Four different parameters of blood glucose were determined: 1) mean glucose level was assessed by calculating the mean of all glucose measurements of each participant (GLmean); 2) glucose variability was assessed by calculating the SD of all glucose measurements of each participant (Gvar) (36); 3) relative time spent in hyperglycemia was assessed by dividing the number of CGM observations above 10 mmol/L by the total number of CGM observations of each participant (hyper); and 4) relative time spend in hypoglycemia was calculated with CGM observations lower than 4 mmol/L (hypo). The severity of acute fatigue was assessed by calculating the mean of all EFD scores of each participant (EFDmean).
GEE was used to determine whether acute fatigue was predicted by blood glucose values in the preceding hour. GEE enables determination of between-subject effects using independent structure and within-subject effects using exchangeable structure. The mean glucose level (GLmean_hour) and the glucose variability (Gvar_hour) was assessed by calculating means and SDs of the recorded glucose values in the hour preceding an EFD score. GEE was performed with GLmean_hour, Gvar_hour as independent, and EFD scores as dependent variables. All analyses were performed with SPSS, version 16.0 (SPSS Inc., Chicago, IL). A level of P < 0.05, two-sided, was considered significant.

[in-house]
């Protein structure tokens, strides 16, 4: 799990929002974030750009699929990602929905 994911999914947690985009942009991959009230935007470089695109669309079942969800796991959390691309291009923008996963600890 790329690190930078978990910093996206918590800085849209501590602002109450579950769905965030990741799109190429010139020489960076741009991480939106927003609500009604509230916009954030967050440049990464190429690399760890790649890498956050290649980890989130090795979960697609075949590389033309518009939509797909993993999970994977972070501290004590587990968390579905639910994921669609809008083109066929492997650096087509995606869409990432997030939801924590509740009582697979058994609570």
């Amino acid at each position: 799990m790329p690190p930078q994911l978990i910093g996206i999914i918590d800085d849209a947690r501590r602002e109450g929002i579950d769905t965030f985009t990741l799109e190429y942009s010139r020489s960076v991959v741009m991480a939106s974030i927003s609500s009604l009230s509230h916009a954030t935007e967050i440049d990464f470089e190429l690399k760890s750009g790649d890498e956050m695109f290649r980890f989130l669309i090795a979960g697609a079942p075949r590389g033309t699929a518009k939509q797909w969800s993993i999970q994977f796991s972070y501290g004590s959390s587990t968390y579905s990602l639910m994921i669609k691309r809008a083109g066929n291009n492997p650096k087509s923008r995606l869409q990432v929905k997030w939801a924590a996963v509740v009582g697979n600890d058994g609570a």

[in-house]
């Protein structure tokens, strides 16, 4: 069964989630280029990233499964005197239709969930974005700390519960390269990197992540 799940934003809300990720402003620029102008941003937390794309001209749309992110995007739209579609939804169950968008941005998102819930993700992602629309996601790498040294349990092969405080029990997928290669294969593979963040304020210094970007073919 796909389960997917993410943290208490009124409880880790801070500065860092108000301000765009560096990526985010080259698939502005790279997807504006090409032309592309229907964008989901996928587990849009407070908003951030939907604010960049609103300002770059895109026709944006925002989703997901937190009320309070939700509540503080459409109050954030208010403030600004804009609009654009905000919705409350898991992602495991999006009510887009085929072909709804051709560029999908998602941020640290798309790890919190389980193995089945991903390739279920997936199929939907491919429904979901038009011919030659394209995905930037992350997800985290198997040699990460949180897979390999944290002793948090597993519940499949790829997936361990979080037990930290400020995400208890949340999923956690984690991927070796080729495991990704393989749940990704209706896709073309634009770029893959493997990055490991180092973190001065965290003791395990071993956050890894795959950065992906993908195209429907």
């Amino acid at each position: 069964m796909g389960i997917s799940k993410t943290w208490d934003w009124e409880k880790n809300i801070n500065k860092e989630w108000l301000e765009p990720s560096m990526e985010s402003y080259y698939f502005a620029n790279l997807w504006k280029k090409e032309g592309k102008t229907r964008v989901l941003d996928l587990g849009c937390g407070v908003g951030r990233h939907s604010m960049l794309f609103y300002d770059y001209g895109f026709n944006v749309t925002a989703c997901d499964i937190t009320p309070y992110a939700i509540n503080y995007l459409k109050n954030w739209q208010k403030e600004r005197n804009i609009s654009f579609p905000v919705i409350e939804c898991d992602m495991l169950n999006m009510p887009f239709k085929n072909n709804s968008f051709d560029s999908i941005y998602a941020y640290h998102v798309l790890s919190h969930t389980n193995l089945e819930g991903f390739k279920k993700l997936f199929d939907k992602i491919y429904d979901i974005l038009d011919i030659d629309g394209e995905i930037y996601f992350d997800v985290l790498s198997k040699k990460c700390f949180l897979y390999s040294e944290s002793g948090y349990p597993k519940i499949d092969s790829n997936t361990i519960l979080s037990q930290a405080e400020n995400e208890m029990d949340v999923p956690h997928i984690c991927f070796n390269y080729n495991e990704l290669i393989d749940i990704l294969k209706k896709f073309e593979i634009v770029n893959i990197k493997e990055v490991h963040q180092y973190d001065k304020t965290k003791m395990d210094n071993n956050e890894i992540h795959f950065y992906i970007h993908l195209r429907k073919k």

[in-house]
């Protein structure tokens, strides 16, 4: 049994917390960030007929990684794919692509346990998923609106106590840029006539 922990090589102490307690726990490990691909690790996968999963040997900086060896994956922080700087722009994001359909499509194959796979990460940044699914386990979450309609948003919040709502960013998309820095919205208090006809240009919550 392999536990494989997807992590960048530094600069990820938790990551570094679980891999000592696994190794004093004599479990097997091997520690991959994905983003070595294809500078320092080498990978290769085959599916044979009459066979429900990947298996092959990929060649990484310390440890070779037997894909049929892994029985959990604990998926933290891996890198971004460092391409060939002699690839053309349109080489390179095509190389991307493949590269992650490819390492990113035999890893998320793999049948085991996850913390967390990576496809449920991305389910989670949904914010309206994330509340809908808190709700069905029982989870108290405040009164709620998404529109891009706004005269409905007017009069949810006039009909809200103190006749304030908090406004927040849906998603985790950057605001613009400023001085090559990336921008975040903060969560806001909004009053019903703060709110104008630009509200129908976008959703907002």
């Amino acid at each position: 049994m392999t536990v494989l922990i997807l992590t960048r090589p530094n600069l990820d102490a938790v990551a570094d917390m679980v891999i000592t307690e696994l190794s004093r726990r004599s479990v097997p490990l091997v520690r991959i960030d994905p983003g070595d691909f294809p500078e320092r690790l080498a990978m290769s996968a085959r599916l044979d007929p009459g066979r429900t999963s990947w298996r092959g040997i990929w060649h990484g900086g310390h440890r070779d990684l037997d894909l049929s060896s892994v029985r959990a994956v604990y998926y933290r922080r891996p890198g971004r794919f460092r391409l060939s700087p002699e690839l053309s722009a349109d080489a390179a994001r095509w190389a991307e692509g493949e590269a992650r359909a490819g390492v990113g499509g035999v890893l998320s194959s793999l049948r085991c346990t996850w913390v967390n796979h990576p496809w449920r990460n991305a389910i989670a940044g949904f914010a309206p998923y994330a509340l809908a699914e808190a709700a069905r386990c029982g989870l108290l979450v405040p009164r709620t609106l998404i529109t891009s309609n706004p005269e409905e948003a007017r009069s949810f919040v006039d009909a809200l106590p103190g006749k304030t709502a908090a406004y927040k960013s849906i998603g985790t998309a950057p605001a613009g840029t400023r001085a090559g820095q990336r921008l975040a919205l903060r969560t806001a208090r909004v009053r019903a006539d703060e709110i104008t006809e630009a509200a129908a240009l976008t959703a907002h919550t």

Because of a high response rate, only 324 patients were approached. Twenty-one approached patients did not meet the eligibility criteria. Two hundred fourteen eligible patients returned questionnaires (response rate 71%). Thirty-five of 89 nonresponders filled in the SFQ (see Supplementary Fig. 2). Mean age of responders was 48 ± 13 years, 53% were female, 52% had a higher education, and 76% were married or lived together. Average diabetes duration was 29 ± 14 years. Based on cutoff scores on the Beck Depression Inventory for Primary Care (37), 16% had clinically relevant depressive symptoms. Comorbidity_mr was 24% and comorbidity_pr was 49% based on patient self-report. There were 65% true positive and negative cases between comorbidity_pr and comorbidity_mr. Mean scores on the questionnaires used and the proportion of patients scoring above the cutoff score are described in Supplementary Table 1.